Thursday, March 11, 2010

We pray for moments like this VI - Stellenbosch - 17 Feb 2010

We wake up. Go online for a few minutes, see someone's posted a video of what we'd been doing the past Saturday night. I have a quick freakout about it and we hit the road to Stellenbosch. We arrive at Klein Libertas and meet up with the band, it's still gonna be a while till they need to sound check, so we head out of town to visit Beyerskloof, one of Stellenbosch's many, many surrounding wine farms. We eat awesome food. Lex lucks out, rolls a 20 and gets the salami open sandwich which looks awesomer than all the rest of the awesome going down on the table. We taste wine. The buitelanders get thrown into the back of Dom's bakkie and Anja and I follow them back to the venue. While the band soundchecks Lex leaves me reading a comic called Phonogram on his laptop. I don't have time to get into it properly, but frame by frame I can feel my brain slowly melting from over exposure to awesomeness. With the lineup as big as it is the festivities start early. The Revelators taking to the stage while it's still kinda bright outside. This is the first time I'm seeing them, and their early White Stripesesque take on garage rock is pretty damn fun to watch. But my most heart racing moment of African educed euphoria comes in the form of seeing The Lottery Tickets live.

The Lottery Tickets are on the bill because of Werner. The first time I got to see Jo Fo live, Werner was right there with me. He totally get's the Foreigner world of rock and roll. While this tour was still in the planning stages I was complaining to Werner about struggling to find similarly awesome opening acts for the shows in the Cape. He responded with four words "THE LOTTERY TICKETS DUDE!" Hailing from the small town of Somerset West, The Tickets immediately come across as one of the most un-Cape Town band I've seen come out of this side of the country. They get on stage all shorts and slops, totally chilled out. But once the music starts it's just this torrent of energy. Awesome energy. Initially the call and response deuling vocals and choppy guitars remind me of Q and not U, or some other kind of turn of the century Dischord Records animals. Next song it's like American Football have come back to me from some black whole they'd been lost in for the past decade. A few songs down the line I'm thinking Foals, with the band blasting out this mathy drone, chanting in unison and dragging a guest saxophonist onto stage with them.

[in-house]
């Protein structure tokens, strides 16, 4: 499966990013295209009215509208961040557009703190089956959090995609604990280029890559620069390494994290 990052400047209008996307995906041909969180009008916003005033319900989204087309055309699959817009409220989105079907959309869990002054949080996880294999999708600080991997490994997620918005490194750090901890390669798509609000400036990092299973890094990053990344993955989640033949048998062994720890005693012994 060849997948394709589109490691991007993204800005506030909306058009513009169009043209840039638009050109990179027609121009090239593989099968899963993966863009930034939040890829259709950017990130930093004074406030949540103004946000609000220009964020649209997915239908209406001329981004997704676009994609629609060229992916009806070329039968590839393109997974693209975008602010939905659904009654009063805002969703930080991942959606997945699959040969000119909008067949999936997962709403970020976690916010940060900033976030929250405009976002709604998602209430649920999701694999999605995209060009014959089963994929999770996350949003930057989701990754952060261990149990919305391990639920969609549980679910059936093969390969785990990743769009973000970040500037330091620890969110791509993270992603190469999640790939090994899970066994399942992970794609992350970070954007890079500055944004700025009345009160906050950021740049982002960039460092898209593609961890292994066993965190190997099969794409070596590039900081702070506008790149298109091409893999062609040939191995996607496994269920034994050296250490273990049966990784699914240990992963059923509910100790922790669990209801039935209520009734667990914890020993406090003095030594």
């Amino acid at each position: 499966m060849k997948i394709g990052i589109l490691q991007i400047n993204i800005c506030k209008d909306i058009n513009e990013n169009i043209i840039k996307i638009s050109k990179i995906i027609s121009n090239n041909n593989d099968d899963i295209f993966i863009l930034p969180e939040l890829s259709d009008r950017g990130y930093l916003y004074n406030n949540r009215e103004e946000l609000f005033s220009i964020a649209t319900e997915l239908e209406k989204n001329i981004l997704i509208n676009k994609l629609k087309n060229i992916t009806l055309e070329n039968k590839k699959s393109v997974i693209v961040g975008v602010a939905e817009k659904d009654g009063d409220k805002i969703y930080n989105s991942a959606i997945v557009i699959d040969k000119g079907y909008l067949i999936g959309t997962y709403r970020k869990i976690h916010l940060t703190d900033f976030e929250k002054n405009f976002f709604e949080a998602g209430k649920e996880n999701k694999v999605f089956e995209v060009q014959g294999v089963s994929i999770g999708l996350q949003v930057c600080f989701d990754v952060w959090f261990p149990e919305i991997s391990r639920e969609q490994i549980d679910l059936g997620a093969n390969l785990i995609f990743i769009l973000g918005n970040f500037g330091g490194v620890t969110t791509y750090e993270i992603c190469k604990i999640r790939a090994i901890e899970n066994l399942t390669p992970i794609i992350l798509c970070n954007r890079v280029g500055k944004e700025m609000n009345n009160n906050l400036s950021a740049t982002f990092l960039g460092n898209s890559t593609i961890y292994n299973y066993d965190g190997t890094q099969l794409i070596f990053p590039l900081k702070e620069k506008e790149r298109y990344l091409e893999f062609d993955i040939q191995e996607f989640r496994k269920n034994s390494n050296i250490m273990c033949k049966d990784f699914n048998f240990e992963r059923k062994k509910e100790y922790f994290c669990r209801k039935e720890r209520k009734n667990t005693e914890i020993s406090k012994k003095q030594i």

After the show the Foreigner's are equally impressed by the Tickets. Jun can't stop saying how much they reminded him of the late great Distophia, Birmingham's much loved forerunners of noisy pop music. Kelly was trying to sleep off a wine tasting headache backstage, but she says she was enjoying the band so much she couldn't let herself pass out.

I realise we should probably eat, so Anja and I slip out to grab some food, missing the Pretty Blue Guns. We've eaten and are ready and waiting by the time Ashtray start. As always they're rock solid and people love it.